Finding Solutions to Homelessness

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I don't have to tell you that Los Angeles is facing a homeless crisis greater than we've seen before. Economic dislocation from the Great Recession, a reduction of mental health services, the challenge of finding good jobs, along with the dearth of affordable housing in LA have made Southern California ground zero for the problem over the past few years. We understand the problem well as we see its manifestations each day, but our response has matured in recent months. This year, the City Council dedicated $176 million -- more funding than ever before -- to fight homelessness. And we are currently exploring the best ways to use that money, taking necessary steps toward mapping out permanent solutions.

Finding solutions to this crisis is something that I'm working on daily at City Hall and in my North Hollywood District Office. My staff and I are partnering with government agencies and community organizations on short- and long-term fixes, like connecting homeless individuals with services, finding ways to mitigate the impacts of homelessness on residential neighborhoods, and getting more affordable and permanent supportive housing units built throughout Los Angeles.

Nothing about homelessness is easy. It is challenging for our communities and even harder for the people who don't have a roof over their heads at night. But, if we want to make our city livable, equitable and sustainable, we have to move ahead aggressively. Last year, the voters of Los Angeles City and County overwhelmingly stated their desire to do this by passing city Measure HHH and county Measure H, bold ballot initiatives that will direct hundreds of millions of dollars a year toward solving the crisis.

 

Need for Affordable Housing

As a new member of the City Council's Housing Committee, I am happy to be helping lead the charge. Along with our colleagues on the Homelessness and Poverty Committee, we recently approved a detailed loan program to use money generated by Measure HHH to build safe and affordable housing in LA. The program's aim is to help house the 34,000 homeless people in the City of Los Angeles over the next decade by providing affordable units coupled with health and mental health services, and job training and placement. Specifically, the program will support housing units built by developers with experience in constructing affordable housing. Units created through this program will also offer services provided by agencies and organizations that have a track record of serving homeless people and work well with the LA County Department of Health Services.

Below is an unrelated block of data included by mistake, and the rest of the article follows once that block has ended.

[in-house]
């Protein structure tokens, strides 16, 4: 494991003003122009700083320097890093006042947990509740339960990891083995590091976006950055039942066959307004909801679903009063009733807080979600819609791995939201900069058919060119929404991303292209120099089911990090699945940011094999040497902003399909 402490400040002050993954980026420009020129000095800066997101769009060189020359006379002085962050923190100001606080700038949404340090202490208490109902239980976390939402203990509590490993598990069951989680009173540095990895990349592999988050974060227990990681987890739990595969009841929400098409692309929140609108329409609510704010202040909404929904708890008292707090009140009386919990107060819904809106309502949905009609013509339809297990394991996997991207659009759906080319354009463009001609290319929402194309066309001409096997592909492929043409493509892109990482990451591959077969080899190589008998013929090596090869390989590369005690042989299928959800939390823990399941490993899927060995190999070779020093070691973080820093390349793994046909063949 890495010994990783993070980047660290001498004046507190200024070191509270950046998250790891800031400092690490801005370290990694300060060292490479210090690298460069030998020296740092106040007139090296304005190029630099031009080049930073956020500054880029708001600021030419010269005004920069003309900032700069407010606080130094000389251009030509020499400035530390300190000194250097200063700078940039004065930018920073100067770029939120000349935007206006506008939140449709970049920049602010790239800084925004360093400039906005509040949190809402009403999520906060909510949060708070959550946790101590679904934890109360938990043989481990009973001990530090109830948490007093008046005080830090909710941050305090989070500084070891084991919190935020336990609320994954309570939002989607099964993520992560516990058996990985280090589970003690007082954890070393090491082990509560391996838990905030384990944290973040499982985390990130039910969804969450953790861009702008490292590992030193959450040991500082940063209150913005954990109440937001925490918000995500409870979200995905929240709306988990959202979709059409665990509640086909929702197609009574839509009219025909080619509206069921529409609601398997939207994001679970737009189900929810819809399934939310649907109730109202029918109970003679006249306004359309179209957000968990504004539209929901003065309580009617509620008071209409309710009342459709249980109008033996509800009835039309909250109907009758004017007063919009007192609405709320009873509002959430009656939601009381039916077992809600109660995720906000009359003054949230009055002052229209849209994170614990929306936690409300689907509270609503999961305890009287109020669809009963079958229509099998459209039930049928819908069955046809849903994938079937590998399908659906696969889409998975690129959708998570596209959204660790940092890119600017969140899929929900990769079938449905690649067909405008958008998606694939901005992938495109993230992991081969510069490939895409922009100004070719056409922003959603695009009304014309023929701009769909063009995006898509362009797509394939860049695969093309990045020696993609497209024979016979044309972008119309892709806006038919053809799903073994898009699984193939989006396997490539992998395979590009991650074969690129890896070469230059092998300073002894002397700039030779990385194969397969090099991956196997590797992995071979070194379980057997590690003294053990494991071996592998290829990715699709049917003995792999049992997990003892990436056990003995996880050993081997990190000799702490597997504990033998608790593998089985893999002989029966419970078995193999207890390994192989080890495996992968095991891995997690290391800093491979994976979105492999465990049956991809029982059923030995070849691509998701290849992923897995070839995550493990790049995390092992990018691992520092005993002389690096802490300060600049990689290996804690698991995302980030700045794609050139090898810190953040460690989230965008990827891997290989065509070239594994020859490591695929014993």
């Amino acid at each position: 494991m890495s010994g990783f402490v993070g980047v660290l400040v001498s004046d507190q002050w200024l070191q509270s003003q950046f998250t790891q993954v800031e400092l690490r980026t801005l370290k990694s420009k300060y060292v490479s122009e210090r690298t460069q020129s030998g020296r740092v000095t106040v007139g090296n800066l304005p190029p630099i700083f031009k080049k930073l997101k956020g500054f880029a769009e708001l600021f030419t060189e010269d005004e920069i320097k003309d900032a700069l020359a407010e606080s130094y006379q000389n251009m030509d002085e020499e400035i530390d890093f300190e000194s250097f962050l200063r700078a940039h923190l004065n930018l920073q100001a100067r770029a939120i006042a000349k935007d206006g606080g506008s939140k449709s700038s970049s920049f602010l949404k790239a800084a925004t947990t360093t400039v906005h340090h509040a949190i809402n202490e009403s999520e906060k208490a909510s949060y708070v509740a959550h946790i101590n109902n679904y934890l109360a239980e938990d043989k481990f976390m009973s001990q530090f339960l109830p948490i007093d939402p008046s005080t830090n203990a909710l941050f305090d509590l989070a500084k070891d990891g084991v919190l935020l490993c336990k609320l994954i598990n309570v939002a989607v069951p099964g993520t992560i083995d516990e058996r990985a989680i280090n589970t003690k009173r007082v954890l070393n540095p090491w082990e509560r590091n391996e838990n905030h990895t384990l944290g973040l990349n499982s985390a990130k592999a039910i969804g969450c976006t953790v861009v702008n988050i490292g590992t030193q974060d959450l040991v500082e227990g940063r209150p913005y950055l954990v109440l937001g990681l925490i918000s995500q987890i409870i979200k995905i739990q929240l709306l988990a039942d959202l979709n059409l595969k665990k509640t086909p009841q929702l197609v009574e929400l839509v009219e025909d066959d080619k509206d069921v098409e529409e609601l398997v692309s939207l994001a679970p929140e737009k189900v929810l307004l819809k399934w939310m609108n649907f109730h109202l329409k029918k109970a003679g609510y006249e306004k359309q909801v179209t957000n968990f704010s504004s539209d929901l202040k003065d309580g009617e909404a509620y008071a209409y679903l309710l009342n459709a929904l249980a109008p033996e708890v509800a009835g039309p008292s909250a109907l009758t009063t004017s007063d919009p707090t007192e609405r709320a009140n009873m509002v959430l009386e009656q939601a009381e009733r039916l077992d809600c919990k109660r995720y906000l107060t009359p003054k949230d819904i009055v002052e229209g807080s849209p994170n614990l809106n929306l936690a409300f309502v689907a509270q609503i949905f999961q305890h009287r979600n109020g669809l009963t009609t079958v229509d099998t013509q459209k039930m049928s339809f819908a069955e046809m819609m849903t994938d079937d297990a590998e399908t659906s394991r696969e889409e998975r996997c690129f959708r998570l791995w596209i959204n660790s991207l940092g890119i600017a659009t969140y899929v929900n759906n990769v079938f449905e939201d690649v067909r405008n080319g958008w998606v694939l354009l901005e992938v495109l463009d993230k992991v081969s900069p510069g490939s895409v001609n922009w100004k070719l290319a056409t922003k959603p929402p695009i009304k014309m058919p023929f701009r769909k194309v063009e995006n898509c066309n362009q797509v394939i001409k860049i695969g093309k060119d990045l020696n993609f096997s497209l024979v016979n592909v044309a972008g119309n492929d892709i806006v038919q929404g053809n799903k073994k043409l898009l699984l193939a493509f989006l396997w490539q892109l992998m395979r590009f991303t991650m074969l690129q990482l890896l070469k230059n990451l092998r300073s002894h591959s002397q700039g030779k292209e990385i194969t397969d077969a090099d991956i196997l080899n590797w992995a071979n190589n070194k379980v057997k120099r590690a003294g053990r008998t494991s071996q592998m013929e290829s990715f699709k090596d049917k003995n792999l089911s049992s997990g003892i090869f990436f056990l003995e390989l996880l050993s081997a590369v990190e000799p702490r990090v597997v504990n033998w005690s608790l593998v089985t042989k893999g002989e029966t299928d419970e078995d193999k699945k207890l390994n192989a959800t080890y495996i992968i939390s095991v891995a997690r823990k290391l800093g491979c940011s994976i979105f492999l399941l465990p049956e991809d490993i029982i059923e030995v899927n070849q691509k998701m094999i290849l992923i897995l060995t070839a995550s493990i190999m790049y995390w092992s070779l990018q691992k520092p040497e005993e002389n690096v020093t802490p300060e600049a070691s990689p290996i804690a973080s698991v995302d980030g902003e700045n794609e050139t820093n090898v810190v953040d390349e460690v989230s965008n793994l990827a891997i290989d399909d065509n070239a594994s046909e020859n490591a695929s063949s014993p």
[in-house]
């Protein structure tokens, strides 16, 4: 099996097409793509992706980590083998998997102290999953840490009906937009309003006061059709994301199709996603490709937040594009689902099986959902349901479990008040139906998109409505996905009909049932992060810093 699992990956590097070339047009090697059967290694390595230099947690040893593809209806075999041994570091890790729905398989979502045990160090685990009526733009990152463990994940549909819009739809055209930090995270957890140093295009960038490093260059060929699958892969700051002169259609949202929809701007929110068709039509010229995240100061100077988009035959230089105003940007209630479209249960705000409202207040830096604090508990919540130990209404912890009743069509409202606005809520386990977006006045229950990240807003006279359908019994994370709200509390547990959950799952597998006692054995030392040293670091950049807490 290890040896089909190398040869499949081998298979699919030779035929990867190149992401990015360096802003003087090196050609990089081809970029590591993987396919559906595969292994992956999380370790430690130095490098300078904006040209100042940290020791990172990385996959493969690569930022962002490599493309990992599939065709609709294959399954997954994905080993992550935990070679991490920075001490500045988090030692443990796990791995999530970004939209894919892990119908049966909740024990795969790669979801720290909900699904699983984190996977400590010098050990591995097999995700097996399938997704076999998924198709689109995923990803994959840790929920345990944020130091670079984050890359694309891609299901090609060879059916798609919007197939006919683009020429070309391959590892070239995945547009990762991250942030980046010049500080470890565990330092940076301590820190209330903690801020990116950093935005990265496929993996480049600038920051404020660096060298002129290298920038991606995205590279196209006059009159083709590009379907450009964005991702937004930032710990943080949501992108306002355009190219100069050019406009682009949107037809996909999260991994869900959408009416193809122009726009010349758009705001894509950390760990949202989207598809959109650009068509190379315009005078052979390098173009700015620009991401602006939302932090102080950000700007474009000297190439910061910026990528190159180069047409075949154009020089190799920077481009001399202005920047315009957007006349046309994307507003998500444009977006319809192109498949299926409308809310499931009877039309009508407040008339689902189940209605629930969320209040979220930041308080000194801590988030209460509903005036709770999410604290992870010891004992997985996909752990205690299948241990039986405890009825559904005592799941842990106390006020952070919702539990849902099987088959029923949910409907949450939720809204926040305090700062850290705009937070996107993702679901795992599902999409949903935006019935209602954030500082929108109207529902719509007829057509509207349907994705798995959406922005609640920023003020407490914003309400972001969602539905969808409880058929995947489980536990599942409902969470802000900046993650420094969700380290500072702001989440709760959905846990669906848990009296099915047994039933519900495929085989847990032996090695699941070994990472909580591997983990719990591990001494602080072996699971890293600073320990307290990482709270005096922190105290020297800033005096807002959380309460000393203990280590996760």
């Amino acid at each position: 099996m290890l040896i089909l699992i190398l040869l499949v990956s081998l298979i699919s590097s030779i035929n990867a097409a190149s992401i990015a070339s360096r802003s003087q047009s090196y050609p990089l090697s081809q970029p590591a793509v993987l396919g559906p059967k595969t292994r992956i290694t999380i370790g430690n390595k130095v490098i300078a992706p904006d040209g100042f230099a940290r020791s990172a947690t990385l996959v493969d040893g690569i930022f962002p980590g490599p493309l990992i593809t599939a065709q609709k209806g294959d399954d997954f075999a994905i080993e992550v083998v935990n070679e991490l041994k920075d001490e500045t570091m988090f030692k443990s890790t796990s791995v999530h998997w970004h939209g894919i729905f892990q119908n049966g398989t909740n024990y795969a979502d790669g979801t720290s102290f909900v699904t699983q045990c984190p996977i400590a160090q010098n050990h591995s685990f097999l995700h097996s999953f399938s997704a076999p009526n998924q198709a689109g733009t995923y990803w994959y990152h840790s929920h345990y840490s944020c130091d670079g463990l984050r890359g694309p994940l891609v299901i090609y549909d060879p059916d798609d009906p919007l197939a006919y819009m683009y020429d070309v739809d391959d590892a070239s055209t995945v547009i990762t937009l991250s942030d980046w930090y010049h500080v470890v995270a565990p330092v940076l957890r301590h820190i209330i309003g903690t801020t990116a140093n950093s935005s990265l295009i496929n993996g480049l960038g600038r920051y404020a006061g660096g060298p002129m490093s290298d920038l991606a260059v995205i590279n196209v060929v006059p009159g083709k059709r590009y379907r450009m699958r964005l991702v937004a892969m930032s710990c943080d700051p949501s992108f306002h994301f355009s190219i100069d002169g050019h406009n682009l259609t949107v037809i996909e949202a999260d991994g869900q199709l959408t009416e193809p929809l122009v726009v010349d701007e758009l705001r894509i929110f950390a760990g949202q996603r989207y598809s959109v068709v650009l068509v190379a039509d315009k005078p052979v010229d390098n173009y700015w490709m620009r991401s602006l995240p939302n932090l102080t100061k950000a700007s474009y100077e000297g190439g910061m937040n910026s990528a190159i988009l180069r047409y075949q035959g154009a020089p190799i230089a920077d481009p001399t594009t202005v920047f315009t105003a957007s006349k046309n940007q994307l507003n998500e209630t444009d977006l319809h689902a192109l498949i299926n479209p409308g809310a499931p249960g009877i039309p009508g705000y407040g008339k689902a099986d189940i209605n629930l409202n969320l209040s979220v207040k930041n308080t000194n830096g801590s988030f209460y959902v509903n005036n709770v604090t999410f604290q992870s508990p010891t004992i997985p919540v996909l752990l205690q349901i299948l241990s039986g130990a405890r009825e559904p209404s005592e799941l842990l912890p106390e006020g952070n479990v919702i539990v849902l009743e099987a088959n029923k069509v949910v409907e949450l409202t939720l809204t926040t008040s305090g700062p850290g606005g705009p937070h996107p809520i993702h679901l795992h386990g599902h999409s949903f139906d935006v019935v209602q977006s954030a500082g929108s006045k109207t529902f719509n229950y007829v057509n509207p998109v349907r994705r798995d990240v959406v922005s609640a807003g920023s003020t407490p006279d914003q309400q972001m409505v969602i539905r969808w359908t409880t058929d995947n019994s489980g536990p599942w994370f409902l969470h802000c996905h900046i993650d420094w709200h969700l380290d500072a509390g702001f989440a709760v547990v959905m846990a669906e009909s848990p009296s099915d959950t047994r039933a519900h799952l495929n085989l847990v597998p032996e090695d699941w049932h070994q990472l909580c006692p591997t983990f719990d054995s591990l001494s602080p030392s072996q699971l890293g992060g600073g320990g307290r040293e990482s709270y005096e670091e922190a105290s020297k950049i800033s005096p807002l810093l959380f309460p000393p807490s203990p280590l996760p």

Without more affordable and permanent supportive housing, there is little hope of ending homelessness. We realize this and are moving toward rectifying this problem. But for it to work, city residents, who have already committed at the ballot box, will also need to commit to having open hearts and minds about these projects now and in the future. By building more housing on both public and private property, we will not be increasing the scope of the problem, but instead reducing it dramatically in all neighborhoods. If people have permanent shelter, they will no longer be on the streets. If people get the services they need to be productive members of society, they will work, go to school and thrive.

These solutions, no doubt, will be difficult to achieve at times, but I hope you will agree they are necessary to improve the both quality of life for our communities and for our neediest neighbors.

If you have thoughts or comments on this issue, please email me: paul.krekorian@lacity.org.